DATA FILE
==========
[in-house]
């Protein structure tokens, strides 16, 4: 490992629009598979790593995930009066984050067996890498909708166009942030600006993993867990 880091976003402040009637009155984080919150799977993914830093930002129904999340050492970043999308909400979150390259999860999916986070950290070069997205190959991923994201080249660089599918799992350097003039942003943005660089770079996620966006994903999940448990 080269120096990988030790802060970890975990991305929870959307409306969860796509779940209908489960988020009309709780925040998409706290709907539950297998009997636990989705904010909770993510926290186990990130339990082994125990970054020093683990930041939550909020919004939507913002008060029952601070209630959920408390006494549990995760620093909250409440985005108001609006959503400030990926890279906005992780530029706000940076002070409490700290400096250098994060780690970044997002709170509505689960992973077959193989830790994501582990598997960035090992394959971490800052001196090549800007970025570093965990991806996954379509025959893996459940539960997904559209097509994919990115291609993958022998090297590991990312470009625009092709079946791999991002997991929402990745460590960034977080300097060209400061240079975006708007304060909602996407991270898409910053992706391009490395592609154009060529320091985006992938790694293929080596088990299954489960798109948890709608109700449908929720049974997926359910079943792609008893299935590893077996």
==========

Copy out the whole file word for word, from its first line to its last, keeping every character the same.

[in-house]
């Protein structure tokens, strides 16, 4: 490992629009598979790593995930009066984050067996890498909708166009942030600006993993867990 880091976003402040009637009155984080919150799977993914830093930002129904999340050492970043999308909400979150390259999860999916986070950290070069997205190959991923994201080249660089599918799992350097003039942003943005660089770079996620966006994903999940448990 080269120096990988030790802060970890975990991305929870959307409306969860796509779940209908489960988020009309709780925040998409706290709907539950297998009997636990989705904010909770993510926290186990990130339990082994125990970054020093683990930041939550909020919004939507913002008060029952601070209630959920408390006494549990995760620093909250409440985005108001609006959503400030990926890279906005992780530029706000940076002070409490700290400096250098994060780690970044997002709170509505689960992973077959193989830790994501582990598997960035090992394959971490800052001196090549800007970025570093965990991806996954379509025959893996459940539960997904559209097509994919990115291609993958022998090297590991990312470009625009092709079946791999991002997991929402990745460590960034977080300097060209400061240079975006708007304060909602996407991270898409910053992706391009490395592609154009060529320091985006992938790694293929080596088990299954489960798109948890709608109700449908929720049974997926359910079943792609008893299935590893077996």